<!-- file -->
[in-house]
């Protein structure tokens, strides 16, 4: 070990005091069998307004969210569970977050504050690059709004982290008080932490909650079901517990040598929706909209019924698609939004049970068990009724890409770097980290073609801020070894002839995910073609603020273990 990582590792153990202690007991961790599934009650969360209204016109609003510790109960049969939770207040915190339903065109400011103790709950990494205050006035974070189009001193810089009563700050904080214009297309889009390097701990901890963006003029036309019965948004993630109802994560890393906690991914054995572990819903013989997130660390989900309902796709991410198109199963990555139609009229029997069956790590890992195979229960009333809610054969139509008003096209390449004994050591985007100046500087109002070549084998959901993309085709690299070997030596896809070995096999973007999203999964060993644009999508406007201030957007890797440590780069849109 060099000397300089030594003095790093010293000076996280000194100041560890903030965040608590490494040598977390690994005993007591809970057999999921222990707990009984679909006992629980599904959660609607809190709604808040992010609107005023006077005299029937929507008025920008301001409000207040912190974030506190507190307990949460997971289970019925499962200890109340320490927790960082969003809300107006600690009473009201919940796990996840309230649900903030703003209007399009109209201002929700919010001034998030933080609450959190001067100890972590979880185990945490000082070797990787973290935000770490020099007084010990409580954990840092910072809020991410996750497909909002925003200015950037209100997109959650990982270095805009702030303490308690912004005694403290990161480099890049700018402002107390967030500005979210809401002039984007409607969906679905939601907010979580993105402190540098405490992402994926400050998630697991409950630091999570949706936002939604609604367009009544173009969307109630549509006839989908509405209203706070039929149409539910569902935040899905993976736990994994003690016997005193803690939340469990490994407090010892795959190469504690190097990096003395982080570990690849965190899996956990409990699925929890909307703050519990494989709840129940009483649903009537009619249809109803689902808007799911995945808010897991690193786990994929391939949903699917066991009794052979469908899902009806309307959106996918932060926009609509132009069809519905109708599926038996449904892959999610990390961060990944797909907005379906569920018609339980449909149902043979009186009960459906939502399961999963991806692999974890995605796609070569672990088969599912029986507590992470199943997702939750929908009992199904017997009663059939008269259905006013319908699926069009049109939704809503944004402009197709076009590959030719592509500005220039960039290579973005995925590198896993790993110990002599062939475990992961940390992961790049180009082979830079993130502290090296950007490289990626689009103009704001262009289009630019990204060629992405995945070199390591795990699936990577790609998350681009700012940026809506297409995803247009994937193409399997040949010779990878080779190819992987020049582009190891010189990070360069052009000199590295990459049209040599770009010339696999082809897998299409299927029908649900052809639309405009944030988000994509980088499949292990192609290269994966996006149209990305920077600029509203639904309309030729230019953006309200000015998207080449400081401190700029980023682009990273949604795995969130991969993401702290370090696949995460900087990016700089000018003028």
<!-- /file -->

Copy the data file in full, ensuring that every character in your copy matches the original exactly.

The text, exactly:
[in-house]
């Protein structure tokens, strides 16, 4: 070990005091069998307004969210569970977050504050690059709004982290008080932490909650079901517990040598929706909209019924698609939004049970068990009724890409770097980290073609801020070894002839995910073609603020273990 990582590792153990202690007991961790599934009650969360209204016109609003510790109960049969939770207040915190339903065109400011103790709950990494205050006035974070189009001193810089009563700050904080214009297309889009390097701990901890963006003029036309019965948004993630109802994560890393906690991914054995572990819903013989997130660390989900309902796709991410198109199963990555139609009229029997069956790590890992195979229960009333809610054969139509008003096209390449004994050591985007100046500087109002070549084998959901993309085709690299070997030596896809070995096999973007999203999964060993644009999508406007201030957007890797440590780069849109 060099000397300089030594003095790093010293000076996280000194100041560890903030965040608590490494040598977390690994005993007591809970057999999921222990707990009984679909006992629980599904959660609607809190709604808040992010609107005023006077005299029937929507008025920008301001409000207040912190974030506190507190307990949460997971289970019925499962200890109340320490927790960082969003809300107006600690009473009201919940796990996840309230649900903030703003209007399009109209201002929700919010001034998030933080609450959190001067100890972590979880185990945490000082070797990787973290935000770490020099007084010990409580954990840092910072809020991410996750497909909002925003200015950037209100997109959650990982270095805009702030303490308690912004005694403290990161480099890049700018402002107390967030500005979210809401002039984007409607969906679905939601907010979580993105402190540098405490992402994926400050998630697991409950630091999570949706936002939604609604367009009544173009969307109630549509006839989908509405209203706070039929149409539910569902935040899905993976736990994994003690016997005193803690939340469990490994407090010892795959190469504690190097990096003395982080570990690849965190899996956990409990699925929890909307703050519990494989709840129940009483649903009537009619249809109803689902808007799911995945808010897991690193786990994929391939949903699917066991009794052979469908899902009806309307959106996918932060926009609509132009069809519905109708599926038996449904892959999610990390961060990944797909907005379906569920018609339980449909149902043979009186009960459906939502399961999963991806692999974890995605796609070569672990088969599912029986507590992470199943997702939750929908009992199904017997009663059939008269259905006013319908699926069009049109939704809503944004402009197709076009590959030719592509500005220039960039290579973005995925590198896993790993110990002599062939475990992961940390992961790049180009082979830079993130502290090296950007490289990626689009103009704001262009289009630019990204060629992405995945070199390591795990699936990577790609998350681009700012940026809506297409995803247009994937193409399997040949010779990878080779190819992987020049582009190891010189990070360069052009000199590295990459049209040599770009010339696999082809897998299409299927029908649900052809639309405009944030988000994509980088499949292990192609290269994966996006149209990305920077600029509203639904309309030729230019953006309200000015998207080449400081401190700029980023682009990273949604795995969130991969993401702290370090696949995460900087990016700089000018003028």